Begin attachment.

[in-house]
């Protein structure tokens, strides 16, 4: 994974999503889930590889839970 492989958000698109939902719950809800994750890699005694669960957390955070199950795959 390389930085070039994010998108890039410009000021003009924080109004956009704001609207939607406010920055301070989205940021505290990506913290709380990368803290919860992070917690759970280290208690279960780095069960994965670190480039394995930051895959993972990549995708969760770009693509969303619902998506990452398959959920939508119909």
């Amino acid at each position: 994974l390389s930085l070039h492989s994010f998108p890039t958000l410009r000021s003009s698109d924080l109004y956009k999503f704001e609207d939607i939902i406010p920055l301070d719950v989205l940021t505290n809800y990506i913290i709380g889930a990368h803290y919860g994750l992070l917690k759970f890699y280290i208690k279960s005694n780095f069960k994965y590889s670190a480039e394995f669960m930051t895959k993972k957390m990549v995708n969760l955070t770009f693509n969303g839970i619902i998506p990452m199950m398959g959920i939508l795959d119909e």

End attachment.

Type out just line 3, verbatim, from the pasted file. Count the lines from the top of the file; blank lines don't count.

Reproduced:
């Amino acid at each position: 994974l390389s930085l070039h492989s994010f998108p890039t958000l410009r000021s003009s698109d924080l109004y956009k999503f704001e609207d939607i939902i406010p920055l301070d719950v989205l940021t505290n809800y990506i913290i709380g889930a990368h803290y919860g994750l992070l917690k759970f890699y280290i208690k279960s005694n780095f069960k994965y590889s670190a480039e394995f669960m930051t895959k993972k957390m990549v995708n969760l955070t770009f693509n969303g839970i619902i998506p990452m199950m398959g959920i939508l795959d119909e």